As it would be observed in the above internal and external analyses, the company has tried to implement a number of strategies, in order to influence and attract people on their products. Through these interventions, the company has successfully managed to impact a large number of people from all over the world, with both electronic and alternative traditional products for children entertainment. Among other key players in the market, the company has a high interest on its stakeholders and the community.

The firm recognises these as the people who play the greatest role in helping them achieve their business goal and for that reason it treats them with much respect. Both the shareholders and the people from the diverse community have a positive impact to the company’s financial interest and what motivates them most is to get nothing less of the best from the company. In that respect, the Lego group is fully engaged in putting the necessary efforts which are needed to satisfy these significant groups.

New Strategic Directions for the Organization

The Lego group is arguably one of the most successful companies in the toy manufacturing industry. Through a wise interaction of its internal and external systems, sustained by the effective management, the company has gained a sustainable competitive advantage over many of its rivals in the market.

However, there are numerous strategic directions which the product company can utilize, to be able to maintain a more sustainable competitive advantage over its rivals.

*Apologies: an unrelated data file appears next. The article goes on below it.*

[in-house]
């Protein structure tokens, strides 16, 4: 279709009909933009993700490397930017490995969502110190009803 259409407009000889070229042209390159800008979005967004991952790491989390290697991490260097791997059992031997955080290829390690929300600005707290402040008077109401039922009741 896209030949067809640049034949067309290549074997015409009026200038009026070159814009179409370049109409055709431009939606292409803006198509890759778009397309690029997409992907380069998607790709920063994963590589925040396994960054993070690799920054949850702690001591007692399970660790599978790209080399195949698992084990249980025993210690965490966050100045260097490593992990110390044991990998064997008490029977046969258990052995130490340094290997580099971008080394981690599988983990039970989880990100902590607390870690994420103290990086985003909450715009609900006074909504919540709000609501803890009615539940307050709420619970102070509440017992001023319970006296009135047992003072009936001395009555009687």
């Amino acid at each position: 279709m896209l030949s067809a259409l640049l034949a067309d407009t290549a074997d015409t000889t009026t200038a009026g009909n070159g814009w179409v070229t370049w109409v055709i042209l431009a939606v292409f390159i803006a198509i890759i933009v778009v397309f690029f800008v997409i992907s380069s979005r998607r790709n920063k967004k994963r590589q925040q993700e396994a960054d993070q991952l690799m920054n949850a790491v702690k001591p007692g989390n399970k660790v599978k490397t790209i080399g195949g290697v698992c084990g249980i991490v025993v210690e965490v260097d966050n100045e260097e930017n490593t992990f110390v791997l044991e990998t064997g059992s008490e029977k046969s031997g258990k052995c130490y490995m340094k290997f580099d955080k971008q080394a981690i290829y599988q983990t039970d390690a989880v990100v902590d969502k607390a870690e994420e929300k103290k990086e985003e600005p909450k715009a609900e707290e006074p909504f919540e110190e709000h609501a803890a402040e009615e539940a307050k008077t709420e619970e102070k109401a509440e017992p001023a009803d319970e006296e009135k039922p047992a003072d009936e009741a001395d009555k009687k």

The Lego Group may have amassed great reputation and success in the entertainment sector, but changing the company into an all-time winner in the global toy market is something that would require much effort, from the company (Schroeder 54). Some of these efforts would tend to involve numerous aspects of strategic management, whose significance in business has often been underestimated.

Some of the strategic directions which the company can incorporate in its operation systems would include; a focus on international opportunities, expansion of digital systems and strategies, constant focus on cost, expansion of target markets, widening of product range, and focus on effective online distribution strategies.

The Lego Group may have made significant attempts in trying to incorporate some of these strategies in their routine business operations, but there is still room for improvement which can be achieved by revising these strategies over and over, to eliminate all the problems which continue to pose a big challenge to the company’s productivity and accountability in children’s toy and entertainment products (Morgan 45).